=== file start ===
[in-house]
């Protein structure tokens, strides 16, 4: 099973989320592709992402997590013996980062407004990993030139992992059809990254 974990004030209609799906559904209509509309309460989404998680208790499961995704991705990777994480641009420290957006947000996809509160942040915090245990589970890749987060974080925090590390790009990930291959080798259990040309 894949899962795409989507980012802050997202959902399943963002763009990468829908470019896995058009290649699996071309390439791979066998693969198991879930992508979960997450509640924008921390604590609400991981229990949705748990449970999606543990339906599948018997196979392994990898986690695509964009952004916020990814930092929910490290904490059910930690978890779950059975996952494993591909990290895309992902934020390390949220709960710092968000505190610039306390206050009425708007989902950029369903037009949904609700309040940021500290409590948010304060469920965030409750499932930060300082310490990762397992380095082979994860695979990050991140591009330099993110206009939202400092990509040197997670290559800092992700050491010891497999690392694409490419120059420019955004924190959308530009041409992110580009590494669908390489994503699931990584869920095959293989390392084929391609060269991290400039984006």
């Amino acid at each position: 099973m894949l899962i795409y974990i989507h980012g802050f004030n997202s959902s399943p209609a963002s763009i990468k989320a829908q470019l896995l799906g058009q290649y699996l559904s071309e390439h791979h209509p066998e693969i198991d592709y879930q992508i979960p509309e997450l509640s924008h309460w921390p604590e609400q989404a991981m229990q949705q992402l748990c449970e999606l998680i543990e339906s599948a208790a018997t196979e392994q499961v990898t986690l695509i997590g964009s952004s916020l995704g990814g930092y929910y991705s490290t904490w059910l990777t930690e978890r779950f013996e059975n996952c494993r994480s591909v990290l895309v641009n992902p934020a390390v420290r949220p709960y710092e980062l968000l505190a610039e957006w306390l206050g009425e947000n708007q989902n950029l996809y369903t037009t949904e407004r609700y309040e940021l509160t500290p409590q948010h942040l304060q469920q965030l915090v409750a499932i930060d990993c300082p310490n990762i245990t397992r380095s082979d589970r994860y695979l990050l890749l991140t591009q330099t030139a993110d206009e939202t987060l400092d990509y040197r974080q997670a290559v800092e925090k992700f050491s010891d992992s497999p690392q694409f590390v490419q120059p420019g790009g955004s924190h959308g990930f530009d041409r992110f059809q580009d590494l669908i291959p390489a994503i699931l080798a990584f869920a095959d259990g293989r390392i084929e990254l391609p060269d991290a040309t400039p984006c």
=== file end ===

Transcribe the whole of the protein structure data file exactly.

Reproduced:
[in-house]
């Protein structure tokens, strides 16, 4: 099973989320592709992402997590013996980062407004990993030139992992059809990254 974990004030209609799906559904209509509309309460989404998680208790499961995704991705990777994480641009420290957006947000996809509160942040915090245990589970890749987060974080925090590390790009990930291959080798259990040309 894949899962795409989507980012802050997202959902399943963002763009990468829908470019896995058009290649699996071309390439791979066998693969198991879930992508979960997450509640924008921390604590609400991981229990949705748990449970999606543990339906599948018997196979392994990898986690695509964009952004916020990814930092929910490290904490059910930690978890779950059975996952494993591909990290895309992902934020390390949220709960710092968000505190610039306390206050009425708007989902950029369903037009949904609700309040940021500290409590948010304060469920965030409750499932930060300082310490990762397992380095082979994860695979990050991140591009330099993110206009939202400092990509040197997670290559800092992700050491010891497999690392694409490419120059420019955004924190959308530009041409992110580009590494669908390489994503699931990584869920095959293989390392084929391609060269991290400039984006």
């Amino acid at each position: 099973m894949l899962i795409y974990i989507h980012g802050f004030n997202s959902s399943p209609a963002s763009i990468k989320a829908q470019l896995l799906g058009q290649y699996l559904s071309e390439h791979h209509p066998e693969i198991d592709y879930q992508i979960p509309e997450l509640s924008h309460w921390p604590e609400q989404a991981m229990q949705q992402l748990c449970e999606l998680i543990e339906s599948a208790a018997t196979e392994q499961v990898t986690l695509i997590g964009s952004s916020l995704g990814g930092y929910y991705s490290t904490w059910l990777t930690e978890r779950f013996e059975n996952c494993r994480s591909v990290l895309v641009n992902p934020a390390v420290r949220p709960y710092e980062l968000l505190a610039e957006w306390l206050g009425e947000n708007q989902n950029l996809y369903t037009t949904e407004r609700y309040e940021l509160t500290p409590q948010h942040l304060q469920q965030l915090v409750a499932i930060d990993c300082p310490n990762i245990t397992r380095s082979d589970r994860y695979l990050l890749l991140t591009q330099t030139a993110d206009e939202t987060l400092d990509y040197r974080q997670a290559v800092e925090k992700f050491s010891d992992s497999p690392q694409f590390v490419q120059p420019g790009g955004s924190h959308g990930f530009d041409r992110f059809q580009d590494l669908i291959p390489a994503i699931l080798a990584f869920a095959d259990g293989r390392i084929e990254l391609p060269d991290a040309t400039p984006c």